Christchurch Mayor Bob Parker has stormed to a decisive lead in the mayoral race a week out from election day, a Press poll shows.
The survey of 400 voters, conducted between September 24 and 29, showed that of those who had voted or planned to vote, Parker had 36 per cent support to Jim Anderton's 20 per cent.
Another 28 per cent had not decided, 16 per cent would not disclose and 1 per cent opted for Blair Anderson.
The poll results, with a margin of error of 5.3 per cent, echoed the trend of an online poll this week that showed Parker ahead by 55 per cent to Anderton's 41 per cent.
A Press poll in August had Anderton ahead by 50 per cent to Parker's 31 per cent of those who had made a choice.
The latest poll also looked at the impact of the September 4 earthquake on voter behaviour, with Parker widely expected to have benefited from his handling of issues in the aftermath.
However, the poll found 74 per cent had not changed their vote as a result of the quake. Of the 13 per cent who had changed their mind, 80 per cent now supported Parker.
Both of the main candidates believe the race will be tight.
Parker said the "real result" would not be known until next Saturday, while Anderton said he could still win.
Parker held the the lead in three city wards, but not in Hagley-Ferrymead, Shirley-Papanui and Banks Peninsula.
He and Anderton were tied for support in the Riccarton-Wigram ward, which includes part of Anderton's Wigram parliamentary electorate.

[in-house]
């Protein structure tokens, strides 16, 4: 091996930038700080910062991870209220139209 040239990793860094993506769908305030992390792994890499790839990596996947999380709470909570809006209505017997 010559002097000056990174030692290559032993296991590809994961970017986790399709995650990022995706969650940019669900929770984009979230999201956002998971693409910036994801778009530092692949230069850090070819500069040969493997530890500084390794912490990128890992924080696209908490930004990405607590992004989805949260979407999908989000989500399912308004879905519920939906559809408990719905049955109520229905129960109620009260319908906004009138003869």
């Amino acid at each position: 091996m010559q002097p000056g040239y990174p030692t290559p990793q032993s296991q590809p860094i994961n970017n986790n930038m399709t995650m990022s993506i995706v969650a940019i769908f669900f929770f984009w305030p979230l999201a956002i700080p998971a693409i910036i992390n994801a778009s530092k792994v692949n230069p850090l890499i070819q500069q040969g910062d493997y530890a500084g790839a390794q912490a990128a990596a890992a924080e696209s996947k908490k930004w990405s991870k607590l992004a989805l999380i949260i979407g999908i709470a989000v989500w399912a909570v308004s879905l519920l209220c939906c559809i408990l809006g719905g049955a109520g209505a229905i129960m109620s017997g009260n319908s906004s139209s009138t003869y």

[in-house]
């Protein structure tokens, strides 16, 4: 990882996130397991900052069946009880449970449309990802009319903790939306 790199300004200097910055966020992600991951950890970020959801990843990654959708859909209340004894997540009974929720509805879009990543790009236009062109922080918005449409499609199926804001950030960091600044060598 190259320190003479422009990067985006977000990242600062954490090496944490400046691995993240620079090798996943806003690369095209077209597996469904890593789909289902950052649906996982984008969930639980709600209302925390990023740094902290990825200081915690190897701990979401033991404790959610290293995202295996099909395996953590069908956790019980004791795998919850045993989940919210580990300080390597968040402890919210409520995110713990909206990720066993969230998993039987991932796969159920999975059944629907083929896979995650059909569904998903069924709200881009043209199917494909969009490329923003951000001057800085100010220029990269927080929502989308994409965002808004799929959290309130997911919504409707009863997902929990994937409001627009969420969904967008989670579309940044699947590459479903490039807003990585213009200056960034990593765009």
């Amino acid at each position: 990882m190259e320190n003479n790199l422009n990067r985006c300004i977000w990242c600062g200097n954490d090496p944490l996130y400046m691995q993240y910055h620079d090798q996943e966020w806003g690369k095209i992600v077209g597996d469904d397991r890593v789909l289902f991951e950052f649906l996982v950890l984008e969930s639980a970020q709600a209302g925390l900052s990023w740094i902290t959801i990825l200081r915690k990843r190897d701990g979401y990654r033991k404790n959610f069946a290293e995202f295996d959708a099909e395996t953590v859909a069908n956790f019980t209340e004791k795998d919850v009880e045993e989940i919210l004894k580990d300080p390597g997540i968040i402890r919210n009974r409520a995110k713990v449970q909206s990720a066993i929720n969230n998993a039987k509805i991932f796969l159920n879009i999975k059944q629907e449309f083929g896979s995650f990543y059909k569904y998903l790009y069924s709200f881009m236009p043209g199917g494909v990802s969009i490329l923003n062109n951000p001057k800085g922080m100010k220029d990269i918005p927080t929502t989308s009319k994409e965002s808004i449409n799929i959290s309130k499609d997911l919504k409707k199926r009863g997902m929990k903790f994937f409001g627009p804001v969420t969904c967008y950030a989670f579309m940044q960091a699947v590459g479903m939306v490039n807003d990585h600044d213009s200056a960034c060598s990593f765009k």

The results showed Parker was comfortably leading across all voter age groups.
Parker said he found it "pretty humbling to find myself leading the poll", but he was not taking his surge in popularity for granted.
"There are a couple of political truisms," he said. "One is it's better to be ahead in polls than behind and the other is to remember the only poll that counts is on the day."
He said there was still "a long way to" next Saturday, and he had always believed the mayoralty race would be close.
Anderton was not surprised at the poll findings but said there was still time to turn his fortunes around before election day.
"There's an old saying that 24 hours is a long time in politics, and nine days is a lifetime," he said.
"I don't give up – ever."
His team would continue its campaign strategy right to the last minute, he said.
- The Press
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